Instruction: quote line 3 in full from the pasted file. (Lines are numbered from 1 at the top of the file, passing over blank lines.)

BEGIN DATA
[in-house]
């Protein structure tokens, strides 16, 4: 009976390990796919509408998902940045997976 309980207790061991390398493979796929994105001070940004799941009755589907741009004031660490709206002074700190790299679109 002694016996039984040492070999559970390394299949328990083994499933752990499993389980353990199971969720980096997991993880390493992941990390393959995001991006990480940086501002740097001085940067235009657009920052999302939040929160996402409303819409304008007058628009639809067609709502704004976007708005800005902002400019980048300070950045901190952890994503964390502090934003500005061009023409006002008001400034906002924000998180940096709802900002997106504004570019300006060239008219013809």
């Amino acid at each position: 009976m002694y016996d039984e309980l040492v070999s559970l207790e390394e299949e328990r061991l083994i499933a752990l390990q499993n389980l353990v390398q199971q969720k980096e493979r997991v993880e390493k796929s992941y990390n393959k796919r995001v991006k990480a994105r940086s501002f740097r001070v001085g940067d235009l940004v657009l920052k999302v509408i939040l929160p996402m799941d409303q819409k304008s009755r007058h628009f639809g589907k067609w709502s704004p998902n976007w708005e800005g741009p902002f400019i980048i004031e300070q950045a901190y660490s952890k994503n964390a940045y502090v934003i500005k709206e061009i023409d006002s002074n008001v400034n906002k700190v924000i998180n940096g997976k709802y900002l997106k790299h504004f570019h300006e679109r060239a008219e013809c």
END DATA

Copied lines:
């Amino acid at each position: 009976m002694y016996d039984e309980l040492v070999s559970l207790e390394e299949e328990r061991l083994i499933a752990l390990q499993n389980l353990v390398q199971q969720k980096e493979r997991v993880e390493k796929s992941y990390n393959k796919r995001v991006k990480a994105r940086s501002f740097r001070v001085g940067d235009l940004v657009l920052k999302v509408i939040l929160p996402m799941d409303q819409k304008s009755r007058h628009f639809g589907k067609w709502s704004p998902n976007w708005e800005g741009p902002f400019i980048i004031e300070q950045a901190y660490s952890k994503n964390a940045y502090v934003i500005k709206e061009i023409d006002s002074n008001v400034n906002k700190v924000i998180n940096g997976k709802y900002l997106k790299h504004f570019h300006e679109r060239a008219e013809c």